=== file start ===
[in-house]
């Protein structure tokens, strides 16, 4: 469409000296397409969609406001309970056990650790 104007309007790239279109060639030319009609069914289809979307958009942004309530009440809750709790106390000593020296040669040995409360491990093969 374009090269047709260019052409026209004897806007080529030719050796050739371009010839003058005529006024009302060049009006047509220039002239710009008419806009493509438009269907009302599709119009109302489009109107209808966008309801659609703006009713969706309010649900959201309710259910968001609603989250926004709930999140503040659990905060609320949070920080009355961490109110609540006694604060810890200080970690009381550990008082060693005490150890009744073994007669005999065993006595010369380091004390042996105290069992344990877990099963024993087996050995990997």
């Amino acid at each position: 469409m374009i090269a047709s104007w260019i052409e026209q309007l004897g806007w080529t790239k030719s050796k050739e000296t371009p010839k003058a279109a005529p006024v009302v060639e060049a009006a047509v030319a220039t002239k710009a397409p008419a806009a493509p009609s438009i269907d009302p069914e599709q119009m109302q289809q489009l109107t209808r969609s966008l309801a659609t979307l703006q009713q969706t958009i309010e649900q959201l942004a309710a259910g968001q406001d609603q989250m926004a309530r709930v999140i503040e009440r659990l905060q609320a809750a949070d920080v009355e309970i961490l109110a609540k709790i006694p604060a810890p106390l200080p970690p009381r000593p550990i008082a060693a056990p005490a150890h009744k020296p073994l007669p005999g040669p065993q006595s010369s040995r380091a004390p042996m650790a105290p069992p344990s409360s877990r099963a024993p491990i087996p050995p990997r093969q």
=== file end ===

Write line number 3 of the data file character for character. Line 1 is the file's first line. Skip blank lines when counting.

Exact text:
């Amino acid at each position: 469409m374009i090269a047709s104007w260019i052409e026209q309007l004897g806007w080529t790239k030719s050796k050739e000296t371009p010839k003058a279109a005529p006024v009302v060639e060049a009006a047509v030319a220039t002239k710009a397409p008419a806009a493509p009609s438009i269907d009302p069914e599709q119009m109302q289809q489009l109107t209808r969609s966008l309801a659609t979307l703006q009713q969706t958009i309010e649900q959201l942004a309710a259910g968001q406001d609603q989250m926004a309530r709930v999140i503040e009440r659990l905060q609320a809750a949070d920080v009355e309970i961490l109110a609540k709790i006694p604060a810890p106390l200080p970690p009381r000593p550990i008082a060693a056990p005490a150890h009744k020296p073994l007669p005999g040669p065993q006595s010369s040995r380091a004390p042996m650790a105290p069992p344990s409360s877990r099963a024993p491990i087996p050995p990997r093969q």